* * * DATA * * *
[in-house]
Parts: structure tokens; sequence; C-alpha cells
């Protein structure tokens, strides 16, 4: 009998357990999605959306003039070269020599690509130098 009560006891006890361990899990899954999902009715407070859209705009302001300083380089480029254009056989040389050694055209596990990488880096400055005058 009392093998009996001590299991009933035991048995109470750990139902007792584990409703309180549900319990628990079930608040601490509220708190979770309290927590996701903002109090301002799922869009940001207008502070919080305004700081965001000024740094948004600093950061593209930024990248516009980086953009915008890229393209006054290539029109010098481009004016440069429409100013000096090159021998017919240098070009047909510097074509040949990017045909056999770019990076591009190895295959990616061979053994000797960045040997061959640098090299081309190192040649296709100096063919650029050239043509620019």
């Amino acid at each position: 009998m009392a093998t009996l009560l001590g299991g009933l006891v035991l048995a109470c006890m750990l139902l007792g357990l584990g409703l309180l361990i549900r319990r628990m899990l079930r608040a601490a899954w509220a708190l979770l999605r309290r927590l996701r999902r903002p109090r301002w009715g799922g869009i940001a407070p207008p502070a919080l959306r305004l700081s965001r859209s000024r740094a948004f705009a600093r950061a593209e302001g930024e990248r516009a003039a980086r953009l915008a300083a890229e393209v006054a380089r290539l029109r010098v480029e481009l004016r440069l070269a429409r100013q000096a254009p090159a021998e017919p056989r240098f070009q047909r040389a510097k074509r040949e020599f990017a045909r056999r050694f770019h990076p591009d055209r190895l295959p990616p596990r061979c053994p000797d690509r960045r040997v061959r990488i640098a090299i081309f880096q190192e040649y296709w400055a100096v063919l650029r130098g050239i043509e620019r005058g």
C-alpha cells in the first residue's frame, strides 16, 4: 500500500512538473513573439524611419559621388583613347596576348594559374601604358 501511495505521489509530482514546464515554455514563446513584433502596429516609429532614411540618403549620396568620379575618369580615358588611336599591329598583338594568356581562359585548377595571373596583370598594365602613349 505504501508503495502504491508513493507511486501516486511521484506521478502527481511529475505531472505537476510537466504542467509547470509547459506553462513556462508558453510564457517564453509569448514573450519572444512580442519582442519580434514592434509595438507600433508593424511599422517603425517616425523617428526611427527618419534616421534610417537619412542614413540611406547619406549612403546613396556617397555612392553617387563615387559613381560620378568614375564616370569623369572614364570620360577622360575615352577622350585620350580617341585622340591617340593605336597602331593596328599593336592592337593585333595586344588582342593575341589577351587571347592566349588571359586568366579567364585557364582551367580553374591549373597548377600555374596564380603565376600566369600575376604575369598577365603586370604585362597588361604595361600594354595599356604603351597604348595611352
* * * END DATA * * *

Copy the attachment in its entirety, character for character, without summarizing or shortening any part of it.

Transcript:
[in-house]
Parts: structure tokens; sequence; C-alpha cells
């Protein structure tokens, strides 16, 4: 009998357990999605959306003039070269020599690509130098 009560006891006890361990899990899954999902009715407070859209705009302001300083380089480029254009056989040389050694055209596990990488880096400055005058 009392093998009996001590299991009933035991048995109470750990139902007792584990409703309180549900319990628990079930608040601490509220708190979770309290927590996701903002109090301002799922869009940001207008502070919080305004700081965001000024740094948004600093950061593209930024990248516009980086953009915008890229393209006054290539029109010098481009004016440069429409100013000096090159021998017919240098070009047909510097074509040949990017045909056999770019990076591009190895295959990616061979053994000797960045040997061959640098090299081309190192040649296709100096063919650029050239043509620019």
């Amino acid at each position: 009998m009392a093998t009996l009560l001590g299991g009933l006891v035991l048995a109470c006890m750990l139902l007792g357990l584990g409703l309180l361990i549900r319990r628990m899990l079930r608040a601490a899954w509220a708190l979770l999605r309290r927590l996701r999902r903002p109090r301002w009715g799922g869009i940001a407070p207008p502070a919080l959306r305004l700081s965001r859209s000024r740094a948004f705009a600093r950061a593209e302001g930024e990248r516009a003039a980086r953009l915008a300083a890229e393209v006054a380089r290539l029109r010098v480029e481009l004016r440069l070269a429409r100013q000096a254009p090159a021998e017919p056989r240098f070009q047909r040389a510097k074509r040949e020599f990017a045909r056999r050694f770019h990076p591009d055209r190895l295959p990616p596990r061979c053994p000797d690509r960045r040997v061959r990488i640098a090299i081309f880096q190192e040649y296709w400055a100096v063919l650029r130098g050239i043509e620019r005058g």
C-alpha cells in the first residue's frame, strides 16, 4: 500500500512538473513573439524611419559621388583613347596576348594559374601604358 501511495505521489509530482514546464515554455514563446513584433502596429516609429532614411540618403549620396568620379575618369580615358588611336599591329598583338594568356581562359585548377595571373596583370598594365602613349 505504501508503495502504491508513493507511486501516486511521484506521478502527481511529475505531472505537476510537466504542467509547470509547459506553462513556462508558453510564457517564453509569448514573450519572444512580442519582442519580434514592434509595438507600433508593424511599422517603425517616425523617428526611427527618419534616421534610417537619412542614413540611406547619406549612403546613396556617397555612392553617387563615387559613381560620378568614375564616370569623369572614364570620360577622360575615352577622350585620350580617341585622340591617340593605336597602331593596328599593336592592337593585333595586344588582342593575341589577351587571347592566349588571359586568366579567364585557364582551367580553374591549373597548377600555374596564380603565376600566369600575376604575369598577365603586370604585362597588361604595361600594354595599356604603351597604348595611352